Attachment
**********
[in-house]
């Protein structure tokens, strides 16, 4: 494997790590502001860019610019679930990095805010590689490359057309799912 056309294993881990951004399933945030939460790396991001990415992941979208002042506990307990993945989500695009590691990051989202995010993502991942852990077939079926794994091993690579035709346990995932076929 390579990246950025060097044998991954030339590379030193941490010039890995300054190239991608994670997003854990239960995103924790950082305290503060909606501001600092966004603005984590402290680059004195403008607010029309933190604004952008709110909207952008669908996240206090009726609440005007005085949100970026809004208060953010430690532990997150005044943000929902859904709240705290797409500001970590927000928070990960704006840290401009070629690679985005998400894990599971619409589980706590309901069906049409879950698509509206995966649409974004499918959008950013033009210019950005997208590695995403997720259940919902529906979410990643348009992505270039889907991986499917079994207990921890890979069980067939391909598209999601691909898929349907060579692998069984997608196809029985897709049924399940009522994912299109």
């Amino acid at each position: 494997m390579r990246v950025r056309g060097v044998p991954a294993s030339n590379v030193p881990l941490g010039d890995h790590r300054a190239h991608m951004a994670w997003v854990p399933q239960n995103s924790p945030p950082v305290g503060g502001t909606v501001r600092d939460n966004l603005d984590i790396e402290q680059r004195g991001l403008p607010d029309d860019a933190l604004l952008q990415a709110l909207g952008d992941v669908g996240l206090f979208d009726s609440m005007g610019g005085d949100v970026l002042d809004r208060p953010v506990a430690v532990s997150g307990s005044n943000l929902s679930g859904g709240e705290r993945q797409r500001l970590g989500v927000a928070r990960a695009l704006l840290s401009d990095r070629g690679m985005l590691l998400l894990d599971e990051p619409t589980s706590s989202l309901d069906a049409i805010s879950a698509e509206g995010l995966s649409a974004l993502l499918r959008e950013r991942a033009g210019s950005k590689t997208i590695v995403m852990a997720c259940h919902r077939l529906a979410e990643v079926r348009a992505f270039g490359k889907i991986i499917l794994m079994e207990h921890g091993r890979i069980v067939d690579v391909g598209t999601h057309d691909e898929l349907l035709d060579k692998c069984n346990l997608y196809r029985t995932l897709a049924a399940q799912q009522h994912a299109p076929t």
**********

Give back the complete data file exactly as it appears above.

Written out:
[in-house]
């Protein structure tokens, strides 16, 4: 494997790590502001860019610019679930990095805010590689490359057309799912 056309294993881990951004399933945030939460790396991001990415992941979208002042506990307990993945989500695009590691990051989202995010993502991942852990077939079926794994091993690579035709346990995932076929 390579990246950025060097044998991954030339590379030193941490010039890995300054190239991608994670997003854990239960995103924790950082305290503060909606501001600092966004603005984590402290680059004195403008607010029309933190604004952008709110909207952008669908996240206090009726609440005007005085949100970026809004208060953010430690532990997150005044943000929902859904709240705290797409500001970590927000928070990960704006840290401009070629690679985005998400894990599971619409589980706590309901069906049409879950698509509206995966649409974004499918959008950013033009210019950005997208590695995403997720259940919902529906979410990643348009992505270039889907991986499917079994207990921890890979069980067939391909598209999601691909898929349907060579692998069984997608196809029985897709049924399940009522994912299109």
């Amino acid at each position: 494997m390579r990246v950025r056309g060097v044998p991954a294993s030339n590379v030193p881990l941490g010039d890995h790590r300054a190239h991608m951004a994670w997003v854990p399933q239960n995103s924790p945030p950082v305290g503060g502001t909606v501001r600092d939460n966004l603005d984590i790396e402290q680059r004195g991001l403008p607010d029309d860019a933190l604004l952008q990415a709110l909207g952008d992941v669908g996240l206090f979208d009726s609440m005007g610019g005085d949100v970026l002042d809004r208060p953010v506990a430690v532990s997150g307990s005044n943000l929902s679930g859904g709240e705290r993945q797409r500001l970590g989500v927000a928070r990960a695009l704006l840290s401009d990095r070629g690679m985005l590691l998400l894990d599971e990051p619409t589980s706590s989202l309901d069906a049409i805010s879950a698509e509206g995010l995966s649409a974004l993502l499918r959008e950013r991942a033009g210019s950005k590689t997208i590695v995403m852990a997720c259940h919902r077939l529906a979410e990643v079926r348009a992505f270039g490359k889907i991986i499917l794994m079994e207990h921890g091993r890979i069980v067939d690579v391909g598209t999601h057309d691909e898929l349907l035709d060579k692998c069984n346990l997608y196809r029985t995932l897709a049924a399940q799912q009522h994912a299109p076929t």